Montgomery County

Town of Root agrees to $20k fine, new policies after clerk denied same-sex couple marriage license

Denial of marriage license resulted in $20,000 state fine, $25,000 payment to settle with couple
Root Town Clerk Sherrie Eriksen reads a brief statement during a Town Board meeting on April 10.
Root Town Clerk Sherrie Eriksen reads a brief statement during a Town Board meeting on April 10.

ROOT — The town agreed to pay a $20,000 penalty and adopt new policies and training as part of a settlement with the state after Root Town Clerk Sherrie Eriksen refused to grant a marriage license to a same-sex couple in July 2018, according to the state Division of Human Rights.

In an investigation launched shortly after the marriage license denial emerged, the Division of Human rights found that “there was probable cause the town of Root violated the state law, which mandates that no application for a marriage license be denied on the grounds that the parties are of the same sex.” Investigators concluded that “couples were treated differently by the clerk’s office based on their sexual orientation.”

The town had already reached a settlement with the couple, Dylan Toften and Thomas Hurd, requiring Eriksen to make a public apology and the town to pay out $25,000 to the couple.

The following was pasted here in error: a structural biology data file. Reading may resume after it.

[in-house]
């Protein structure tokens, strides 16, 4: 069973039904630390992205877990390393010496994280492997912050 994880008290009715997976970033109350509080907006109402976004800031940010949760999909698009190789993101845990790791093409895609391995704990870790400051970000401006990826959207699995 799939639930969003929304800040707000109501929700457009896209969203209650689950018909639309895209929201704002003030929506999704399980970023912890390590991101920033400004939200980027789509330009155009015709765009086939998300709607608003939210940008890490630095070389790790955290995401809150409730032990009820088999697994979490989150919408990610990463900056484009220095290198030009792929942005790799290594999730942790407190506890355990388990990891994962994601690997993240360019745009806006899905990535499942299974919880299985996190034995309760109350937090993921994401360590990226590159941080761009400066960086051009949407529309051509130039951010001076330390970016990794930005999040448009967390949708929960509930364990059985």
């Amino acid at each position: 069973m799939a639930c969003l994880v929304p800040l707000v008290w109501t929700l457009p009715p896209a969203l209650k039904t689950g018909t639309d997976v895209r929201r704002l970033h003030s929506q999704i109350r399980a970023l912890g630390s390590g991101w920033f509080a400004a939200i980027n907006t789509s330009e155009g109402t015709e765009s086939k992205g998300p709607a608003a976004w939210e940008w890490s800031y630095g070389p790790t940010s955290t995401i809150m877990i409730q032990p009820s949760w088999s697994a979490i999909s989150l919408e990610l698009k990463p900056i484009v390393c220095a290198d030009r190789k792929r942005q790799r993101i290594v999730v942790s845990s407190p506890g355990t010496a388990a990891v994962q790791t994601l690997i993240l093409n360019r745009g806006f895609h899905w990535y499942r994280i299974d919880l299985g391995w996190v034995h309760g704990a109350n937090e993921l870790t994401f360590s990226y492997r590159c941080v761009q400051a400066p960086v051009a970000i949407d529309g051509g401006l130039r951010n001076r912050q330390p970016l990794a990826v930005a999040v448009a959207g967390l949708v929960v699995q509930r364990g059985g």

“I’m sorry for any harm or inconvenience my actions caused the couple,” Eriksen said at the town’s April 10 meeting. 

Toften and Hurd sought a marriage license from Eriksen on July 30, 2018. But even though they had the necessary documents, Eriksen refused to process their application for the marriage license. The couple ultimately received their license in Cobleskill. With the backing of dozens of supporter, Toften and Hurd turned out to Root Town Board meetings demanding an apology and Eriksen’s resignation.

As part of the settlement with the state, the Root must adopt “non-discriminatory” policies that ensure all Root residents can obtain a marriage license. The town must also train its current and future employees on the state’s human rights law and post an anti-discrimination poster in a public place in the town building. The civil fine is to be paid to the state.

In a statement, the couple thanked state officials for their investigation and settlement.

“It’s reassuring to know that the state of New York is looking out for residents of small towns and that no New Yorkers’ rights can be denied so easily,” the couple said. 

Categories: Fulton Montgomery Schoharie, News

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